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"Invasive species end up with about half the parasites, or diseases, they had at home," said Kevin Lafferty, a U.S. Geological Survey (USGS) marine ecologist at the Western Ecological Research Center's Channel Islands Field Station in Santa Barbara, CA. This conclusion was among the findings of Lafferty and his colleagues Mark Torchin, Armand Kuris, and Valerie McKenzie of the Marine Science Institute at the University of California, Santa Barbara, and Andrew Dobson of the Department of Ecology and Evolutionary Biology at Princeton University.
"On average, an animal has 16 parasites at home but brings fewer than three of these to new areas that it invades," said Torchin, the lead scientist of this study. "In the new region, parasites are not well matched to novel hosts, and only about four parasites will successfully attack an invading species."
Parasites are so pervasive that parasitism is the most common lifestyle on Earth, according to Lafferty, whose studies of parasites have been featured in previous Sound Waves articles (April 2002, August 2002). Many parasites don't just make animals sick, they may castrate them, change their behavior, or even kill them. By leaving parasites behind, introduced species may have an advantage over less fit native competitors, which remain fettered to their own full complement of parasites.
In Lafferty's view, "Parasites are to invasive species what kryptonite is to Superman. Back on planet Krypton, kryptonite was a regulator, keeping Superman ordinary. Freed from kryptonite on Earth, he gained superpowers. But unlike Superman, who used his power for good deeds, invasive species can be devastating."
The scientists analyzed parasite studies of 26 invasive animal species, from snails to rats, comparing them in natural habitats and invaded habitats. Among them was the European green crab, which Torchin and colleagues traveled the world to study.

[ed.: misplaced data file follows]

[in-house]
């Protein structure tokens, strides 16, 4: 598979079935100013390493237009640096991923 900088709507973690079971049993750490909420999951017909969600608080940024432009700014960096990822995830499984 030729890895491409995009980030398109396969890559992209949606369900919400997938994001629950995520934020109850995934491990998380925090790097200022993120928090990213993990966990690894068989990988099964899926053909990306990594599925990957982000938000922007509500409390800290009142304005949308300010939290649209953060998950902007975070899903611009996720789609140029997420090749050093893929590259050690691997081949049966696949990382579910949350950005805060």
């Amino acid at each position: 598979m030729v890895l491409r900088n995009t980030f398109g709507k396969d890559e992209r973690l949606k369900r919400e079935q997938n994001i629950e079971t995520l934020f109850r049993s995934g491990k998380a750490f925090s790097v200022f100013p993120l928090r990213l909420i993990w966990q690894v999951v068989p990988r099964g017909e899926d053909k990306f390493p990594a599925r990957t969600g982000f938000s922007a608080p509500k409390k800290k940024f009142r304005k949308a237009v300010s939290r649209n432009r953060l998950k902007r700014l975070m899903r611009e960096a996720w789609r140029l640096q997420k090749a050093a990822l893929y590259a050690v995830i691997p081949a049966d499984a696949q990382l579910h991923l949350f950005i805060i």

Green crabs have been introduced around the world, to the west and east coasts of the United States, South Africa, Australia, Tasmania, and Japan, but barnacles have never made the transfer with them. In these introduced areas, green crabs are commonly devastating pests that decimate native shellfish.
The same pattern holds true for invasive plants, according to Charles Mitchell and Alison Power of Cornell University, in a separate study. They found that the introduced plants most likely to become weeds are those that have left behind the most pathogens.
Additionally, the two studies documented that the parasites lost by invasive species are also their widespread "Achilles' heel," a weakness that can be intentionally turned against them.
In some cases, according to the scientists, bringing in parasites from a pest's native range can hinder superpests. The benefits to this organic form of pest control are sustainability, low cost, and reduced dependency on pesticides; but the scientists cautioned that biological control of pests is risky if the parasites are not specific to the target pest. "Suitable biocontrol agents should be harmless to native species, just as kryptonite is harmless to Earthlings," said Lafferty.
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